Academic interest in bitcoin only. Not owner, not trader, very skeptical of its longterm success.
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January 07, 2015, 03:25:26 AM
 #19814

...
You still have not read my reddit posts, did you?

Summarizing them:  Say the cartel has hashpower ...


I skim your stuff sometimes.  Didn't run across the initial reddit.  I will say that I considered scoring a few retired FPGA's one time for a variety of reasons one of them being an attack of they type you suggest.  In the end I didn't bother since it didn't seem that likely.

One nicety of having everything go ASIC is that it would make the 'nuclear option' be that much more devastating.  That action would also be a golden opportunity to fix some things that Satoshi got wrong.  In the early days I did not pay much attention to mining and I believe I stated (incorrectly) that it was a boring side-show that didn't really matter much and wondered if Satoshi also saw things in the same way.  In hindsight I'm realizing how wrong I was about this.

I don't doubt that there are a variety of tactics considered to deal with Bitcoin if need be by those who are threatened, but the only ones which pose a true threat will be those sneaky ones where the seeds of destruction are planted long before anyone is aware of them and thus takes some sort of action.  It's still the case that most head-on attacks stand a decent chance of failure I think.


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January 07, 2015, 03:28:21 AM
 #19815

2) The blocks from both the attacker and honest miners build on top of each other in a single chain. In this this situation the honest miners include all transactions skipped by the attacker, and the attack fails.

Obviously the attacker will not do that.  It will ignore all blocks that the orthodox miners put out, and continue mining empty blocks using his last mined  block as the parent.  Since the attacker has more power than the orthodox miners, his empty chain will eventually outpace every orthodox side branch, and all the orthodox blocks in the latter will then be orphaned and discarded by all the orthodox clients.

Thus, every transaction request that the orthodox clients issue will either stay unconfirmed forever, or become unconfirmed even after having been confirmed several times.  Whereas the clients who upgrade to the cartel's version will not notice any difference.
Provided SideChain are not introduced the cost to mine empty blocks becomes prohibitive, and can approach infinity, the incentive system as is rewards corporation.

At the moment you would need to spend around 150MWh to block transactions every 10 minutes.

Thank me in Bits 12MwnzxtprG2mHm3rKdgi7NmJKCypsMMQw
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January 07, 2015, 03:31:39 AM
 #19816

You see, if power was distributed over many thousands of independent miners, all such lists would have thousads names

This statement is logically false.

Are you sure you are really a computer science professor, because most of the ones I've actually known are really quite good with logic? I guess it goes to show the range of caliber is quite wide. Sorry to be blunt but your posts are full of logical fallacy after logical fallacy.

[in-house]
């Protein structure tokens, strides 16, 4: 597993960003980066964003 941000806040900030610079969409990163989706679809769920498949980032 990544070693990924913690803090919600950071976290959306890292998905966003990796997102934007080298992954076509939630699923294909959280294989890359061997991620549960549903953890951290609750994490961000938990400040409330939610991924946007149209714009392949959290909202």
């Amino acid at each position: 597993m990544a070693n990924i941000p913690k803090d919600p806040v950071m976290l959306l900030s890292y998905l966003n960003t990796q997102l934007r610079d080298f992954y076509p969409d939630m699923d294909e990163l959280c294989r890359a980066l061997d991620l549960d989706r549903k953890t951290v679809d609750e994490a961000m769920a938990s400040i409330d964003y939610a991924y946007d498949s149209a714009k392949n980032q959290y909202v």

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Bitcoin replaces central, not commercial, banks


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January 07, 2015, 03:35:16 AM
 #19817

fud

Here, some drawing for you :


"I believe this will be the ultimate fate of Bitcoin, to be the "high-powered money" that serves as a reserve currency for banks that issue their own digital cash." Hal Finney, Dec. 2010
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January 07, 2015, 03:40:26 AM
 #19818


i think the picture is likely somewhat misleading on the left side. Centralization has been declining overall for some time, going back to Satoshi's farm. At each technological shift there is a period of increased centralization as some subset of miners has a technology lead, but that is temporary.


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Bitcoin replaces central, not commercial, banks


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January 07, 2015, 03:43:05 AM
 #19819


i think the picture is likely somewhat misleading on the left side. Centralization has been declining overall for some time, going back to Satoshi's farm. At each technological shift there is a period of increased centralization as some subset of miners has a technology lead, but that is temporary.




I would agree.

Comments from Oleg Andreev to this previously tweeted picture also relevant to the discussion :

Quote
@oleganza "centralization" of mining is not important if incentives are correct. There's no objective threshold of centralization.

Quote
@oleganza e.g. everyone would be fine with Fed and Wall St. if their interests were aligned with everyone else's.

"I believe this will be the ultimate fate of Bitcoin, to be the "high-powered money" that serves as a reserve currency for banks that issue their own digital cash." Hal Finney, Dec. 2010
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January 07, 2015, 03:44:15 AM
 #19820

Jorge, easy money if you're right, no?

I'm still waiting for an answer on my bet.